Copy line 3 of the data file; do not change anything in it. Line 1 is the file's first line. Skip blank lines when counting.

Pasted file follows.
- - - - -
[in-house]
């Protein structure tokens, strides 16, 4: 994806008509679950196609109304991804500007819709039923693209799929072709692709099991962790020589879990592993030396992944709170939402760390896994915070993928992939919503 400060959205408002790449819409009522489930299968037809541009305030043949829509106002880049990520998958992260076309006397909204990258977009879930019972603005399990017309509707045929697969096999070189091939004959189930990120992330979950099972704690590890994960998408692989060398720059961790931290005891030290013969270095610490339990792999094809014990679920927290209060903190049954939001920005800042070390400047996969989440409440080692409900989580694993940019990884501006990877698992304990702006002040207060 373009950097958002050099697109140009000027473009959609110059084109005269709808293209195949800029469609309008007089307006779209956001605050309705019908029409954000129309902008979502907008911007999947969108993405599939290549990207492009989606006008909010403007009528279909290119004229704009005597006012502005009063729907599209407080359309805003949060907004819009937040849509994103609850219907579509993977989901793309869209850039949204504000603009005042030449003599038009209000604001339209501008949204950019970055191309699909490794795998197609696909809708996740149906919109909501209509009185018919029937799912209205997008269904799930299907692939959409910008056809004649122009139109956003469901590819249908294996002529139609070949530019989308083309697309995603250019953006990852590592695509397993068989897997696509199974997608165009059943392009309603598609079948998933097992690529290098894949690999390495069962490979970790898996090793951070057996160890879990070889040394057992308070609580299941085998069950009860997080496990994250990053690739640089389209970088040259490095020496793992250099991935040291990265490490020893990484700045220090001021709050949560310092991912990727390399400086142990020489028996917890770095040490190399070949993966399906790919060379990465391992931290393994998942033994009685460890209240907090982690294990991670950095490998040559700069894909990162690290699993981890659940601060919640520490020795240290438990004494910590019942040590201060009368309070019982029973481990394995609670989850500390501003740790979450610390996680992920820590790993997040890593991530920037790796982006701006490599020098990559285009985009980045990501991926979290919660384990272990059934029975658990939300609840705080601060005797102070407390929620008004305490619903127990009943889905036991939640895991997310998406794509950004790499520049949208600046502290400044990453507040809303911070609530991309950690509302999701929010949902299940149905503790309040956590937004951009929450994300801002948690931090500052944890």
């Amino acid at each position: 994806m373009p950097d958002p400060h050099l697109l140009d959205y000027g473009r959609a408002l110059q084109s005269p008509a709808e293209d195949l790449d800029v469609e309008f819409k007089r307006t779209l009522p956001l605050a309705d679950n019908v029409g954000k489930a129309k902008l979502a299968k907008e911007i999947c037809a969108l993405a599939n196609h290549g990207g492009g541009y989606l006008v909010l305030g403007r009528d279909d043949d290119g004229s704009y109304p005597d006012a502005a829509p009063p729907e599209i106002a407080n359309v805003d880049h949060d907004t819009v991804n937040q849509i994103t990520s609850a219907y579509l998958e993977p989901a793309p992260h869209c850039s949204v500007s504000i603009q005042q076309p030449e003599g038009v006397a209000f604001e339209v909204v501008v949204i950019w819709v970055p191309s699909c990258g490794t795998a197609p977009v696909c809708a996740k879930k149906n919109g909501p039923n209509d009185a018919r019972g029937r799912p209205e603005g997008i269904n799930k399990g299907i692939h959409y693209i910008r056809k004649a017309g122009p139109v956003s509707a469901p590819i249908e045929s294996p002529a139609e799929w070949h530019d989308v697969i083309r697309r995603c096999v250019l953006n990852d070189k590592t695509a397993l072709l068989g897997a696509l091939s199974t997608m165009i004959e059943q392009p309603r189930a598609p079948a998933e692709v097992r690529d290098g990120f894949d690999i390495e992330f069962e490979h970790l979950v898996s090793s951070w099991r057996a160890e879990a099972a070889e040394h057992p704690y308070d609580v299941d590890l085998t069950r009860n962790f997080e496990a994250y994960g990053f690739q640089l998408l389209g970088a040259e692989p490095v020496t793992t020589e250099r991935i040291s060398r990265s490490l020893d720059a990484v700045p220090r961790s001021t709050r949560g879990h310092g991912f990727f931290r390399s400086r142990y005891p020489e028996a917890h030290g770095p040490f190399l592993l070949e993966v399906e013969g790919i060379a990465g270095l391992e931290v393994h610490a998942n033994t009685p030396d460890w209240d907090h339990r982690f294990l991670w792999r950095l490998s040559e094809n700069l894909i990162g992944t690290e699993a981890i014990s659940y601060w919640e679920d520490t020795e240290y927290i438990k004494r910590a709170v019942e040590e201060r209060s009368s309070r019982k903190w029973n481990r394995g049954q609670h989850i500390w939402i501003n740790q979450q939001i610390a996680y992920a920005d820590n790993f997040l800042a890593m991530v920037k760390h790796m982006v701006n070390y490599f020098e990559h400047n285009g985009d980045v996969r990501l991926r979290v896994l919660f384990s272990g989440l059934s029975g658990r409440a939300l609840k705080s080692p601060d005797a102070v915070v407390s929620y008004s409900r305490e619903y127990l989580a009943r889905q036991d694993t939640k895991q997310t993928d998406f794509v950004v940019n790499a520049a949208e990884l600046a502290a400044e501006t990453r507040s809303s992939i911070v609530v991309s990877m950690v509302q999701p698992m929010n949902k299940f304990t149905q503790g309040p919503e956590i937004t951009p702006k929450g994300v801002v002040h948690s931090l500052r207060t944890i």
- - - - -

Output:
């Amino acid at each position: 994806m373009p950097d958002p400060h050099l697109l140009d959205y000027g473009r959609a408002l110059q084109s005269p008509a709808e293209d195949l790449d800029v469609e309008f819409k007089r307006t779209l009522p956001l605050a309705d679950n019908v029409g954000k489930a129309k902008l979502a299968k907008e911007i999947c037809a969108l993405a599939n196609h290549g990207g492009g541009y989606l006008v909010l305030g403007r009528d279909d043949d290119g004229s704009y109304p005597d006012a502005a829509p009063p729907e599209i106002a407080n359309v805003d880049h949060d907004t819009v991804n937040q849509i994103t990520s609850a219907y579509l998958e993977p989901a793309p992260h869209c850039s949204v500007s504000i603009q005042q076309p030449e003599g038009v006397a209000f604001e339209v909204v501008v949204i950019w819709v970055p191309s699909c990258g490794t795998a197609p977009v696909c809708a996740k879930k149906n919109g909501p039923n209509d009185a018919r019972g029937r799912p209205e603005g997008i269904n799930k399990g299907i692939h959409y693209i910008r056809k004649a017309g122009p139109v956003s509707a469901p590819i249908e045929s294996p002529a139609e799929w070949h530019d989308v697969i083309r697309r995603c096999v250019l953006n990852d070189k590592t695509a397993l072709l068989g897997a696509l091939s199974t997608m165009i004959e059943q392009p309603r189930a598609p079948a998933e692709v097992r690529d290098g990120f894949d690999i390495e992330f069962e490979h970790l979950v898996s090793s951070w099991r057996a160890e879990a099972a070889e040394h057992p704690y308070d609580v299941d590890l085998t069950r009860n962790f997080e496990a994250y994960g990053f690739q640089l998408l389209g970088a040259e692989p490095v020496t793992t020589e250099r991935i040291s060398r990265s490490l020893d720059a990484v700045p220090r961790s001021t709050r949560g879990h310092g991912f990727f931290r390399s400086r142990y005891p020489e028996a917890h030290g770095p040490f190399l592993l070949e993966v399906e013969g790919i060379a990465g270095l391992e931290v393994h610490a998942n033994t009685p030396d460890w209240d907090h339990r982690f294990l991670w792999r950095l490998s040559e094809n700069l894909i990162g992944t690290e699993a981890i014990s659940y601060w919640e679920d520490t020795e240290y927290i438990k004494r910590a709170v019942e040590e201060r209060s009368s309070r019982k903190w029973n481990r394995g049954q609670h989850i500390w939402i501003n740790q979450q939001i610390a996680y992920a920005d820590n790993f997040l800042a890593m991530v920037k760390h790796m982006v701006n070390y490599f020098e990559h400047n285009g985009d980045v996969r990501l991926r979290v896994l919660f384990s272990g989440l059934s029975g658990r409440a939300l609840k705080s080692p601060d005797a102070v915070v407390s929620y008004s409900r305490e619903y127990l989580a009943r889905q036991d694993t939640k895991q997310t993928d998406f794509v950004v940019n790499a520049a949208e990884l600046a502290a400044e501006t990453r507040s809303s992939i911070v609530v991309s990877m950690v509302q999701p698992m929010n949902k299940f304990t149905q503790g309040p919503e956590i937004t951009p702006k929450g994300v801002v002040h948690s931090l500052r207060t944890i």